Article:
Examining the Great Chicago Fire
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After an unusually dry summer in 1871, the city of Chicago in Illinois U.S.A. experienced what is likely one of the biggest fires in history. It is undoubtedly the most infamous in the past century. At around 9pm in the evening of October 8th, a small shed or barn behind 137 DeKoven Street erupted into flames. The original cause of the blaze was never completely confirmed, and colorful accounts were circulated for years afterwards.
One popular story placed the blame on an irritated cow that overturned a lantern, as reported by Michael Ahern of the Chicago Republican, who later admitted that his account was made up to sell papers. No other reported causes for the Great Chicago Fire were decisively factual.
How Did the
Lasting until the early morning on October 10, the fire razed more than 2000 acres in only twenty-seven hours. It spread from the barn on DeKoven Street, owned by Patrick O’Leary and his wife Catherine, to the heart of the city, encouraged by a relentless wind that was quickly pushing the fire northeast.
After a church on the west side of the Chicago River went up in flames, the fire crossed over the span of water to the east side, at the south branch. Fed by stored firewood, coal and lumber yards that lined the river, and even the ships within the water, the Great Chicago Fire was very soon uncontrollable, and later deemed to be one of the biggest fires in history.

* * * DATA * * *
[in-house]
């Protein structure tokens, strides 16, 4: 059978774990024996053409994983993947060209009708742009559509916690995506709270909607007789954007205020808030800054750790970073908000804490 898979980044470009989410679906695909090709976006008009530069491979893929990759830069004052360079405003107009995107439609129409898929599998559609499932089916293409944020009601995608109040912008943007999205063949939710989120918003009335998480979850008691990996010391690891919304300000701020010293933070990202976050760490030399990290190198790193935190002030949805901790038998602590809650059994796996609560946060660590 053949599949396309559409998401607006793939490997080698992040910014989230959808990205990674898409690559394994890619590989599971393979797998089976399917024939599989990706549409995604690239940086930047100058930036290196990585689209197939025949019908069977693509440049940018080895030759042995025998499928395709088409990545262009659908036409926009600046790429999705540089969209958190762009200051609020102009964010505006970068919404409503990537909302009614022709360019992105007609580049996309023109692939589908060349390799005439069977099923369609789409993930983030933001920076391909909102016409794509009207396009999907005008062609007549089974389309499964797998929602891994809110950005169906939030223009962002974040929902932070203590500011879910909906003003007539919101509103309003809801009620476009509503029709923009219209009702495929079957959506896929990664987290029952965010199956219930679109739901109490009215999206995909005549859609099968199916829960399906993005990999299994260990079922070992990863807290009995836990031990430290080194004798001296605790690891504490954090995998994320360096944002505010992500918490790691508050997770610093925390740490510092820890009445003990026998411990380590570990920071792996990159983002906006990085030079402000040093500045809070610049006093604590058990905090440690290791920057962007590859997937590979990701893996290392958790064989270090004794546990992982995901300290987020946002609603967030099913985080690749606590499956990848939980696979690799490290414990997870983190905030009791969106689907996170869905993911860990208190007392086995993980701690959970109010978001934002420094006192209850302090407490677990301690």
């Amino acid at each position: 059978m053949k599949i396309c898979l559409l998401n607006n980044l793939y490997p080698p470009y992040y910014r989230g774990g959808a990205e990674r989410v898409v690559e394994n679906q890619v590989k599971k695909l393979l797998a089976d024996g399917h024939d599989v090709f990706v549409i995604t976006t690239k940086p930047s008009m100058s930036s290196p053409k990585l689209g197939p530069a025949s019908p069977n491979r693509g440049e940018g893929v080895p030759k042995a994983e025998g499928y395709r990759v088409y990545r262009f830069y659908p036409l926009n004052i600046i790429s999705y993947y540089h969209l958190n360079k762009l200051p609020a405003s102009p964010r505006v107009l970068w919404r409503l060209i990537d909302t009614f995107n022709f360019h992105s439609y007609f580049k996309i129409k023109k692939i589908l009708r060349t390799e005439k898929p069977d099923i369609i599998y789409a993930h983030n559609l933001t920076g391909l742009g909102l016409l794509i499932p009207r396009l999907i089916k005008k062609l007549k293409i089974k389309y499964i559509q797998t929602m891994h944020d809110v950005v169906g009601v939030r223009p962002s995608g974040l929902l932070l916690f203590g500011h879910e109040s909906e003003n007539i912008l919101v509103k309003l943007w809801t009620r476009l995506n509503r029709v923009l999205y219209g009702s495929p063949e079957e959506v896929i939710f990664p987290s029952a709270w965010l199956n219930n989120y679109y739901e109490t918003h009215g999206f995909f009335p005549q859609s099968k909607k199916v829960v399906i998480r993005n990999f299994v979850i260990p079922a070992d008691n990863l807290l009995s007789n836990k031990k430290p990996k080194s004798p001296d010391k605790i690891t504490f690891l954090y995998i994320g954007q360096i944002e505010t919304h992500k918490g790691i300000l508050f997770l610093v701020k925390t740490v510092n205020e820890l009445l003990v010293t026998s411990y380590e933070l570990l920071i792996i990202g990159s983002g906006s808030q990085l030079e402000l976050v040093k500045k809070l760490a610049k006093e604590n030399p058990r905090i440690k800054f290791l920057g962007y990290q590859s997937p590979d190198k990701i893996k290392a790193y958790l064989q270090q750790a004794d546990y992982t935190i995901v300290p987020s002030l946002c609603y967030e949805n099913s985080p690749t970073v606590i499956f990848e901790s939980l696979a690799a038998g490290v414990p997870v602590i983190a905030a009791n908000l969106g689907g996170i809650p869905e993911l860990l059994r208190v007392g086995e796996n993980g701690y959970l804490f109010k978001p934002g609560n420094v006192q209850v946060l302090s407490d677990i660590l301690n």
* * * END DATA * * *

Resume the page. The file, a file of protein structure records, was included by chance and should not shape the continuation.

Despite the mayor’s requests for help from nearby cities, the flames became virtually unstoppable, especially when the Chicago waterworks were razed, cutting off the water supply. It was only once the winds died down on Monday evening, followed by a light rain, that the fire began to calm down. But it had already spread across Chicago, creating a 34-block path of burnt remains.
One of the Biggest Fires in History
The city literally rose from the ashes afterwards and now boasts many memorials to the Great Chicago fire. Besides the Pillar of Fire bronze sculpture that sits on the supposed point of origin, DeKoven Street is also well marked now as the site of the Chicago Fire Academy. Many of the buildings in the downtown area were completely rebuilt, including the Palmer House Hotel. The city’s bustling economy and beautiful skyline were reborn.
National Fire Prevention Week is largely a byproduct of the disaster, although a more modern one. Forty years after one of the biggest fires in history, it was decided that a permanent event should help to commemorate the disaster. Much effort has been put into awareness and prevention in order to protect the public from similar future tragedies.